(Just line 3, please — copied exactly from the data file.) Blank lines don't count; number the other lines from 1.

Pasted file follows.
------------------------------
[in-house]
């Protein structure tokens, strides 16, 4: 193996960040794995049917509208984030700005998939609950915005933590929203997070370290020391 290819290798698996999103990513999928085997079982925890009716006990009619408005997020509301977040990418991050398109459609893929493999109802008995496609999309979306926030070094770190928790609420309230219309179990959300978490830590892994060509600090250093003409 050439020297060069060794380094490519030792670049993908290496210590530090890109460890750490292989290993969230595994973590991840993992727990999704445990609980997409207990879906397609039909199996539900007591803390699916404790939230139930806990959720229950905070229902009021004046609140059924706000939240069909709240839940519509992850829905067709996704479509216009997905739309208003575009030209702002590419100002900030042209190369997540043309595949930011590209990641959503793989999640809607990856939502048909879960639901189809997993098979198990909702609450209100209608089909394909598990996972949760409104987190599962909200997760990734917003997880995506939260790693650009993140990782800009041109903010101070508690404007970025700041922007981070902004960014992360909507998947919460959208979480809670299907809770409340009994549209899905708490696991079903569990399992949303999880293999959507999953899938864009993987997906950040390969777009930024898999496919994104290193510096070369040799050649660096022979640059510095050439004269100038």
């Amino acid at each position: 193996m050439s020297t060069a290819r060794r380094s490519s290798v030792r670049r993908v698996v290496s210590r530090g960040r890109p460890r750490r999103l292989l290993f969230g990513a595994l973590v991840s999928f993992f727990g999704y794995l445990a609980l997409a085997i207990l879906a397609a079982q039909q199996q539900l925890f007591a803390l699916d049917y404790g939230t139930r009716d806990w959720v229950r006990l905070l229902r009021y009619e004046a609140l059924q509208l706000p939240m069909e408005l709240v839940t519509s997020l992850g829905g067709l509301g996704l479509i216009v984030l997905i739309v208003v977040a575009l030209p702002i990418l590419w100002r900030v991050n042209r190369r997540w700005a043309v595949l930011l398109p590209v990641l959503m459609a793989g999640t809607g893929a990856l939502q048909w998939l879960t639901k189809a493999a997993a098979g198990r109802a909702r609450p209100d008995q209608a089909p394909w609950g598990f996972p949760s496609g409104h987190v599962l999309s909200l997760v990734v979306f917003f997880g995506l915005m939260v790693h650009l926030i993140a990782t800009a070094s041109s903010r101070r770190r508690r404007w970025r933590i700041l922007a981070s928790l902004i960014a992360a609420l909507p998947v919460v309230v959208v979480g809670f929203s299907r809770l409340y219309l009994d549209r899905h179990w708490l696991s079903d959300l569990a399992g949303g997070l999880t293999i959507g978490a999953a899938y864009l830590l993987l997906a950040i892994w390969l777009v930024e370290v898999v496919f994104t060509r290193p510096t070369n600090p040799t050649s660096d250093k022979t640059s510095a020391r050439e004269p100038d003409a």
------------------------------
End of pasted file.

């Amino acid at each position: 193996m050439s020297t060069a290819r060794r380094s490519s290798v030792r670049r993908v698996v290496s210590r530090g960040r890109p460890r750490r999103l292989l290993f969230g990513a595994l973590v991840s999928f993992f727990g999704y794995l445990a609980l997409a085997i207990l879906a397609a079982q039909q199996q539900l925890f007591a803390l699916d049917y404790g939230t139930r009716d806990w959720v229950r006990l905070l229902r009021y009619e004046a609140l059924q509208l706000p939240m069909e408005l709240v839940t519509s997020l992850g829905g067709l509301g996704l479509i216009v984030l997905i739309v208003v977040a575009l030209p702002i990418l590419w100002r900030v991050n042209r190369r997540w700005a043309v595949l930011l398109p590209v990641l959503m459609a793989g999640t809607g893929a990856l939502q048909w998939l879960t639901k189809a493999a997993a098979g198990r109802a909702r609450p209100d008995q209608a089909p394909w609950g598990f996972p949760s496609g409104h987190v599962l999309s909200l997760v990734v979306f917003f997880g995506l915005m939260v790693h650009l926030i993140a990782t800009a070094s041109s903010r101070r770190r508690r404007w970025r933590i700041l922007a981070s928790l902004i960014a992360a609420l909507p998947v919460v309230v959208v979480g809670f929203s299907r809770l409340y219309l009994d549209r899905h179990w708490l696991s079903d959300l569990a399992g949303g997070l999880t293999i959507g978490a999953a899938y864009l830590l993987l997906a950040i892994w390969l777009v930024e370290v898999v496919f994104t060509r290193p510096t070369n600090p040799t050649s660096d250093k022979t640059s510095a020391r050439e004269p100038d003409a």